“Overall, there is growth in the market, but there are distinct characteristics to the growth in each segment. The high-volume markets operate to a defined commercial return based on consistent demand. Lower-volume markets, typically for emergent or new products, can exhibit a more volatile demand profile but a better return. Our challenge is to look at all these areas and find the gems within the newer and emerging market areas that will lead to high growth in the future,” explained Mike Howe, Innovation manager for Creganna, a Galway, Ireland-based contract manufacturer with manufacturing facilities in Marlborough, MA.
Some of those areas include neurology (neurovascular and neuromodulation), orthopedics (orthobiologics delivery systems, for example), gynecology (eg, transvaginal devices, minimally invasive contraception and fibroid ablation procedures) and ophthalmology (tubing components for sophisticated corrective procedures).
“There is a plethora of new therapy areas with demand for innovative tubing solutions. As a whole, this market tends to grow rapidly but not necessarily for individual applications—despite regulatory approval, some new therapies do not gain market acceptance. They are always lower volume, but if margins are good enough, that can be a good place to be. That’s why everyone is looking at those areas and seeing where the advantages are,” Howe concluded.
The problem is, while OEMs similarly are looking to the “next big thing” in terms of new innovative technology, they still find themselves constrained in terms of time and money in bringing new ideas to fruition. Thus, tubing providers are focusing more of their resources on fortifying their design services to help customers achieve their objectives.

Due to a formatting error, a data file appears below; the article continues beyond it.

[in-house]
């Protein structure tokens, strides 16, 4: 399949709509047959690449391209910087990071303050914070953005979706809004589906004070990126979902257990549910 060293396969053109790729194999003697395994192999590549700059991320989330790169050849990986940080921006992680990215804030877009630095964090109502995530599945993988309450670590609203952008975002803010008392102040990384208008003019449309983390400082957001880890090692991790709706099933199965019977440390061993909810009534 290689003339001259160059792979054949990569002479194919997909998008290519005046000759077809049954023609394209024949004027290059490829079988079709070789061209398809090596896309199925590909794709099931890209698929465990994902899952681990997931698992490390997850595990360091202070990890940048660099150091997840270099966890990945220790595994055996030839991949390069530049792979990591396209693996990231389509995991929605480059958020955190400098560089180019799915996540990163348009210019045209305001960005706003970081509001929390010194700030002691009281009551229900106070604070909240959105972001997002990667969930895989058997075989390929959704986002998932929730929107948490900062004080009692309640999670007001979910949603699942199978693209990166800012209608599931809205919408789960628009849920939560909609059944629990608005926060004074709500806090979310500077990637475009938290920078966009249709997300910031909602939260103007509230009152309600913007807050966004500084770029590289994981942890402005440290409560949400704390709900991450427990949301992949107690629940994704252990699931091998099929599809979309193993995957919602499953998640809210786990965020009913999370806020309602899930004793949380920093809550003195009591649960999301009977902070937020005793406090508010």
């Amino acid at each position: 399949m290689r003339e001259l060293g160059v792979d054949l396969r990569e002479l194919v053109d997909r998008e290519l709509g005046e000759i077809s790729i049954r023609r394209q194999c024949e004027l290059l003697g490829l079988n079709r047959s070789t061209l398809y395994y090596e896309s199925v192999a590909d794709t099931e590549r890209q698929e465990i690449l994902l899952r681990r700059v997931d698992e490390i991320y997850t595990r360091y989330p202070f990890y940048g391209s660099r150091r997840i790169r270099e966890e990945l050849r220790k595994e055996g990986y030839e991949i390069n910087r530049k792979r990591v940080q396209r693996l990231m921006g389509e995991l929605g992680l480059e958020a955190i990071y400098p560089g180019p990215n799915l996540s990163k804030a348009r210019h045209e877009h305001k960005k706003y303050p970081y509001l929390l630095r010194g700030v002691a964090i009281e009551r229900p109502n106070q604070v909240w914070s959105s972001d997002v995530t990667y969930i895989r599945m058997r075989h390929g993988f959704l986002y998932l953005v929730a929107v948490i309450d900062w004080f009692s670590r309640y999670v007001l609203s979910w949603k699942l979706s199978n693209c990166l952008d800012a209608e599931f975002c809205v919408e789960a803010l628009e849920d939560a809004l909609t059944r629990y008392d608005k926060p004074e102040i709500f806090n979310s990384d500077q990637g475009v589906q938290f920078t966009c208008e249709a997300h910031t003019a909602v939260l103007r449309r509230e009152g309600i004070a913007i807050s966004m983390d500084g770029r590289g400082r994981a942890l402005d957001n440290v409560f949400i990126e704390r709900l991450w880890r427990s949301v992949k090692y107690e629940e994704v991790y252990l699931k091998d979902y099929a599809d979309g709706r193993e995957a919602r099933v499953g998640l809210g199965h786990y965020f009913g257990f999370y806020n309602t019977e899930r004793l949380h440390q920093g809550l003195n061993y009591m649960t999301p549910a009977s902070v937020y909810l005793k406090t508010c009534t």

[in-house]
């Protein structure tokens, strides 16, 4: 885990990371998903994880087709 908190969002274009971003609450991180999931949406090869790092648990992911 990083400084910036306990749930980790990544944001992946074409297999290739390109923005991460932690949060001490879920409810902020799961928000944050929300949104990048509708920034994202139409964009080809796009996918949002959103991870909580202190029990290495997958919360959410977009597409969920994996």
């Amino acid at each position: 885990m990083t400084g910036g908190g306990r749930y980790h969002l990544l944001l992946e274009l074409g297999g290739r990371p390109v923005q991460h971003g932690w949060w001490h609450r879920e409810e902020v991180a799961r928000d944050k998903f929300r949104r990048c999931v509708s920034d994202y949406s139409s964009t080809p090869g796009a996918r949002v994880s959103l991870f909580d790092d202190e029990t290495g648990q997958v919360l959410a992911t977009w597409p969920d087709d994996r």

“We often hear that a lot of customers have good product ideas but don’t have the resources to work on them to bring them to market,” Howe said. Therefore, Creganna and others are using their expertise to focus on developing new materials, technologies and processes to ensure that future innovation isn’t stifled by lack of advancement in their community. Some are doing so in the form of in-house testing laboratories and/or research and development centers, while others are developing their design services to complement their customers’ efforts.
“We are seeing increasing interest in customization of materials for the purpose of achieving more specialized performance characteristics,” Fukuda said.
New materials technologies for implant-able products are one item ranking high OEMs’ wish lists, extrusion providers are finding. In addition, Lathiya said polyurethane silicone polymers are generating interest. Bioresorbable polymers, surface-modified polymers and antimicrobial materials also are proliferating in designs, as are braid-reinforced catheters and balloon tubing.
To sustain innovation (and strengthen partnerships), tubing providers are looking ahead by soliciting input from OEMs’ design engineers not just about today’s needs, but tomorrow’s desires. Fukuda has found that exploratory conversations with customers can reveal opportunities for future technologies within her sector. “I like to think in terms of, if there were no barriers to what they could get in their designs, what would that design look like? We tend to think in the framework of what we know has been done and is possible, but—this is what I’m beginning to ask—if you could imagine anything is possible, what would it be? Because that’s what should drive development,” she said.